• North America: ORT America and ORT Canada fundraise for World ORT programs around the globe.
  • Latin America: Locations of ORT programs in Latin America include: Argentina, Brazil, Chile, Cuba, Mexico, Panama, Peru, and Uruguay.[16]
  • Asia: ORT ran programs in India and has an affiliate school in Singapore.[17]
  • Africa: A global aid program previously ran in a number of African countries. The center of operations is currently South Africa [18] with occasional courses in countries including Burkina Faso.
  • Europe: Schools, courses and fundraising run and take place in countries including: France, United Kingdom, Italy, Spain, Netherlands, Switzerland, Bulgaria, Czech Republic, Russia, Ukraine, Moldova, Estonia, Lithuania, Latvia and Belarus.
  • Israel: The Kadima Mada school network runs in Israel along with extra-curricular and vocational training.[19]


  1. ^ "About ORT". World ORT. ort.org. Retrieved 24 April 2019.
  2. ^ "History". ORT. Retrieved 2020-11-27.
  3. ^ Pfeffer, Anshel (12 April 2012). "The Last Jewish School in Berlin". Haaretz. Retrieved 17 December 2016.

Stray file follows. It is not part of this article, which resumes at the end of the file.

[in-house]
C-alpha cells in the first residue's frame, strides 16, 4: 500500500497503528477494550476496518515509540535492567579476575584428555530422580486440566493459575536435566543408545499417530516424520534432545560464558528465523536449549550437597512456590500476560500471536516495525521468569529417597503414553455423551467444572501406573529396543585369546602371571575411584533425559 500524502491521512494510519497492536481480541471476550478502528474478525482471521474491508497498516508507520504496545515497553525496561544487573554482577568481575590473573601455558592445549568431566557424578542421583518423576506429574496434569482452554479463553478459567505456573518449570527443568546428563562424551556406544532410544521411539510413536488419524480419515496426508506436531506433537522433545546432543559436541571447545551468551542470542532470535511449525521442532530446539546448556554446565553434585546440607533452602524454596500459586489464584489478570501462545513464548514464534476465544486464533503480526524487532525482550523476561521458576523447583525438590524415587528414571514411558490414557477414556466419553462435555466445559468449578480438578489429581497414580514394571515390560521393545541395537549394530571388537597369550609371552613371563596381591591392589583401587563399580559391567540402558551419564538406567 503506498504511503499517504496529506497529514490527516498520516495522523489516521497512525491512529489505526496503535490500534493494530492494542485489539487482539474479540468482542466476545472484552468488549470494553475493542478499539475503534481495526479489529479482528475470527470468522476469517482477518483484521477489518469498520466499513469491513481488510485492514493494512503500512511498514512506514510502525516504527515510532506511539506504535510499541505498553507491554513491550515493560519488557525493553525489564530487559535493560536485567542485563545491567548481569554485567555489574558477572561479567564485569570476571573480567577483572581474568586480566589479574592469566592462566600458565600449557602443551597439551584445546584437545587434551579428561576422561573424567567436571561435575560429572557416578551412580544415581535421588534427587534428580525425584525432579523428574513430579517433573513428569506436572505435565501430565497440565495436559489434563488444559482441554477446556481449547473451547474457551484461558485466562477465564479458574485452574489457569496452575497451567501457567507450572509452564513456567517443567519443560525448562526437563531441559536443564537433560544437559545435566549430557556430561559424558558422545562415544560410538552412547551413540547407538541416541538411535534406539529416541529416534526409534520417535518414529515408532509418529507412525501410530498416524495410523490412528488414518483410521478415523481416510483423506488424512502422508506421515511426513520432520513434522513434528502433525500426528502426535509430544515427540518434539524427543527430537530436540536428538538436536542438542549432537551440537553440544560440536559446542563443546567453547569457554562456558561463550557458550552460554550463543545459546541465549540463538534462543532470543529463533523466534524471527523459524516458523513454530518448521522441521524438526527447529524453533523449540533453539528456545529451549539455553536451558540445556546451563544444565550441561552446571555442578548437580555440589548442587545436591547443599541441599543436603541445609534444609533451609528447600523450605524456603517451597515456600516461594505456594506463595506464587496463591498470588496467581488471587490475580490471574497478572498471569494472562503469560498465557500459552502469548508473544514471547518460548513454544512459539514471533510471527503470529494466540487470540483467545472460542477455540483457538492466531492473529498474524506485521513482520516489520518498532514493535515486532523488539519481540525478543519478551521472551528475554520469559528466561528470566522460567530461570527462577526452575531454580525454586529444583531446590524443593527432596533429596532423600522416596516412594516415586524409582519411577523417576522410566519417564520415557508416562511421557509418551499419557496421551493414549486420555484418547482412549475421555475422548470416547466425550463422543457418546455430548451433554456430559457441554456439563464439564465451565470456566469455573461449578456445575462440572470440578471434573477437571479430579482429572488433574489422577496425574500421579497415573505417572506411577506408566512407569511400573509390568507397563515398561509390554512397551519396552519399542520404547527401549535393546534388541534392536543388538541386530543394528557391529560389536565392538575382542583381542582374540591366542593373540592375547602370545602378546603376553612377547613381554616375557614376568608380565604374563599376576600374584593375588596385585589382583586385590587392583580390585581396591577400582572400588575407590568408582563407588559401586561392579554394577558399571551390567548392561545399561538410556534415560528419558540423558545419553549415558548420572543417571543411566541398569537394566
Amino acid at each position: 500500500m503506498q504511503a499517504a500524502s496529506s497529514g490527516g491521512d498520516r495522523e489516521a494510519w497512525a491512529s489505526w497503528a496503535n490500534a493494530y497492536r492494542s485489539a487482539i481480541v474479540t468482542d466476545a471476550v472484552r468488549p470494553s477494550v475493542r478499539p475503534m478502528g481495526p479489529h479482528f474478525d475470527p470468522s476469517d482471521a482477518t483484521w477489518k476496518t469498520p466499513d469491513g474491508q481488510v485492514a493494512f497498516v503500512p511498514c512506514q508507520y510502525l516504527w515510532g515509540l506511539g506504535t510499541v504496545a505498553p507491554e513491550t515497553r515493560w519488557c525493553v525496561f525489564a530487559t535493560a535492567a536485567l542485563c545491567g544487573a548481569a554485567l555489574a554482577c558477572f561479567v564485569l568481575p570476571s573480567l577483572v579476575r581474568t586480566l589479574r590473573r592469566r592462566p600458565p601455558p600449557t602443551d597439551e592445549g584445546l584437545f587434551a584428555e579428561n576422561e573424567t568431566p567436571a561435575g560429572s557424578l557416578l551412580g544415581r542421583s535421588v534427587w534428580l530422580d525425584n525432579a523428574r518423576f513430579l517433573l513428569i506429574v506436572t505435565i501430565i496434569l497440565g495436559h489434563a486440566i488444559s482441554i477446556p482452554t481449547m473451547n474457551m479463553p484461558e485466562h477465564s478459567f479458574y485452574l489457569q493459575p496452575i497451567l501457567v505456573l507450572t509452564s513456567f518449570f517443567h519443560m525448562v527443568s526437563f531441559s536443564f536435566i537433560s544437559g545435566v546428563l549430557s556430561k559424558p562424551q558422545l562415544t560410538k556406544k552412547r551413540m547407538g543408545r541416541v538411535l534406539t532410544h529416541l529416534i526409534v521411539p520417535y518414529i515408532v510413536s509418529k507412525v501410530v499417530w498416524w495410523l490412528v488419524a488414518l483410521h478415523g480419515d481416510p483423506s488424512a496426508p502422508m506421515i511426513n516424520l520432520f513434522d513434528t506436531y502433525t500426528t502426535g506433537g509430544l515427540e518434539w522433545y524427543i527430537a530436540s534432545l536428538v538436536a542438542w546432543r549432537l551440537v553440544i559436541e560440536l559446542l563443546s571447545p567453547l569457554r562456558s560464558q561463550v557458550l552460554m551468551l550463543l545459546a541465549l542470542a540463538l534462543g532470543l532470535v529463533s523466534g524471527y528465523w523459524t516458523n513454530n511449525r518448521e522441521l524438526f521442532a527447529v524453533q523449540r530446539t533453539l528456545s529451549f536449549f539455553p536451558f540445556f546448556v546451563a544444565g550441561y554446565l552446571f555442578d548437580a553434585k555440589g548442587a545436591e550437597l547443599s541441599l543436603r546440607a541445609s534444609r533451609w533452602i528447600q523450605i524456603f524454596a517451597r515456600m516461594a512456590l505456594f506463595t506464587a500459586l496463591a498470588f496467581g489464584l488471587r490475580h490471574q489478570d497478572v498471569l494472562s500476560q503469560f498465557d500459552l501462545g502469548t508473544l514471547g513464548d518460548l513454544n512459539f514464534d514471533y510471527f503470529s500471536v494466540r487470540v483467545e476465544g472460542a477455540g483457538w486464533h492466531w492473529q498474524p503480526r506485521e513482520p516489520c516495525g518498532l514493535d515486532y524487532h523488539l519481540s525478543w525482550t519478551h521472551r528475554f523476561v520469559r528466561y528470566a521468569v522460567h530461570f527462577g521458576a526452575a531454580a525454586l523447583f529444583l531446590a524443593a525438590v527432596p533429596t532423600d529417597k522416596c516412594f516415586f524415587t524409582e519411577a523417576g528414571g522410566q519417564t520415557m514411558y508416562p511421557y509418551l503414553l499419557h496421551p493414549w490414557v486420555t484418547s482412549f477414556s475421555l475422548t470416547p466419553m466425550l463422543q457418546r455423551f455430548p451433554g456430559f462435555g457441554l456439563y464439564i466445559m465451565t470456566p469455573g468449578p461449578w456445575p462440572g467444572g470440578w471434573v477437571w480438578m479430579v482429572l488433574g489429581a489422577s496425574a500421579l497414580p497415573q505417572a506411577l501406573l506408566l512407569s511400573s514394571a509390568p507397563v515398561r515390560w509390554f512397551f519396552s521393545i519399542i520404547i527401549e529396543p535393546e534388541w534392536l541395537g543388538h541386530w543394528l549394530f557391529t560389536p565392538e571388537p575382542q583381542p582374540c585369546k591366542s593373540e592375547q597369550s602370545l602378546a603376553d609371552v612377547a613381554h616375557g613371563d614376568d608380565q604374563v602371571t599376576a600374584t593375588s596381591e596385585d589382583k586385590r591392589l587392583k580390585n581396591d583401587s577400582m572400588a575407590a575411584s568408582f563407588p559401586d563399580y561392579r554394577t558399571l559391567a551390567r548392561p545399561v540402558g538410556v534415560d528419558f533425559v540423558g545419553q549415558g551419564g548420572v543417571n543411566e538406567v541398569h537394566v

4. ^ "British ORT website home page". British ORT. Archived from the original on 23 January 2005. Retrieved 23 January 2005.
  5. ^ "World ORT Consolidated Report and Financial Statements, Year Ended 31 December 2016. World ORT. ort.org. p. 10. Retrieved 2019-04-24.
  6. ^ "ORT Annual Review 2018". World ORT. ort.org. Retrieved 2019-04-24. PDF page 3.
  7. ^ "The ORT Emergency Campaign for Israel". World ORT. 21 July 2006. Archived from the original on 21 July 2006. Retrieved 21 July 2006.
  8. ^ Berkman, Jacob (27 April 2007). "Battle of the ORTs Continues". Jewish Telegraphic Agency. jta.org. Retrieved 19 April 2019.
  9. ^ "World ORT resumes role in international organisations". World ORT. 26 March 2009. Retrieved 26 October 2009.
  10. ^ About ORT
  11. ^ "The last Jewish school in Berlin". Haaretz. Retrieved 17 December 2016.
  12. ^ YIVO, DPG folder 1925, "Baricht fun der ORT-Tetikajt in der US-Zone fun Dajtsland farn Jor 1947."
  13. ^ Avinoam J. Patt, Finding Home and Homeland: Jewish Youth and Zionism in the Aftermath of the Holocaust (Wayne State University Press, 2009), p. 46.
  14. ^ Adam Margalith, Jacob Olejski and Louis Walinsky, ORT in US-Zone Germany (World ORT Union, Central Office Munich, US-Zone, Germany, 1948), 41 pages.
  15. ^ "OrtAmerica". Retrieved 17 December 2016.
  16. ^ "ORT in Latin America". Retrieved 17 December 2016.
  17. ^ "Asia". ORT. Retrieved 2019-10-07.
  18. ^ "South Africa". ORT. Retrieved 2019-10-07.
  19. ^ "Israel". ORT. Retrieved 2019-10-07.

External linksEdit